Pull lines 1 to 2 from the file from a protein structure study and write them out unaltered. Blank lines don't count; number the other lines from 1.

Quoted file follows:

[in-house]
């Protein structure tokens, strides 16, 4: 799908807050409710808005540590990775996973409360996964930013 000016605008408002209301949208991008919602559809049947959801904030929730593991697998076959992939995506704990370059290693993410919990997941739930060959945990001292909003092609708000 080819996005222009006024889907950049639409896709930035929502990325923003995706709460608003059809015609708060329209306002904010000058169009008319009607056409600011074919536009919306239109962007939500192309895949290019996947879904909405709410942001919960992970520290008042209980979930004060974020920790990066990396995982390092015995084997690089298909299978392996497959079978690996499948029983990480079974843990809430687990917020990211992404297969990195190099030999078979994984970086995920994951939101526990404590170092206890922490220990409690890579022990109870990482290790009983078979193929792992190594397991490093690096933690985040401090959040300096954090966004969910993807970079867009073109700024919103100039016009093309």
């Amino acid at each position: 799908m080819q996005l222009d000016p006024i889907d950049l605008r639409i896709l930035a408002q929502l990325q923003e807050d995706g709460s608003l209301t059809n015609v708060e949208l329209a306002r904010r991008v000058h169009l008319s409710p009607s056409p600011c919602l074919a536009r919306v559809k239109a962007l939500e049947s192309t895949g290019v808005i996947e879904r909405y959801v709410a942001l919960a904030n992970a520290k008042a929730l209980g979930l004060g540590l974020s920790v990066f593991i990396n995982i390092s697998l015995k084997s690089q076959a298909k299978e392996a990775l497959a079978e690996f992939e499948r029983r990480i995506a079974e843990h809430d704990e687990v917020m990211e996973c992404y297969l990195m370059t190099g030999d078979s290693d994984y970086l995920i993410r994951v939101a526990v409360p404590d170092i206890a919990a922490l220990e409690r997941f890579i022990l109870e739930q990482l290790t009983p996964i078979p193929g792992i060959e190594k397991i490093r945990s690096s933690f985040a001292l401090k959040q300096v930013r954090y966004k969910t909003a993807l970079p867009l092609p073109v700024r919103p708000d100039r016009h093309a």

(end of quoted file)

[in-house]
């Protein structure tokens, strides 16, 4: 799908807050409710808005540590990775996973409360996964930013 000016605008408002209301949208991008919602559809049947959801904030929730593991697998076959992939995506704990370059290693993410919990997941739930060959945990001292909003092609708000 080819996005222009006024889907950049639409896709930035929502990325923003995706709460608003059809015609708060329209306002904010000058169009008319009607056409600011074919536009919306239109962007939500192309895949290019996947879904909405709410942001919960992970520290008042209980979930004060974020920790990066990396995982390092015995084997690089298909299978392996497959079978690996499948029983990480079974843990809430687990917020990211992404297969990195190099030999078979994984970086995920994951939101526990404590170092206890922490220990409690890579022990109870990482290790009983078979193929792992190594397991490093690096933690985040401090959040300096954090966004969910993807970079867009073109700024919103100039016009093309």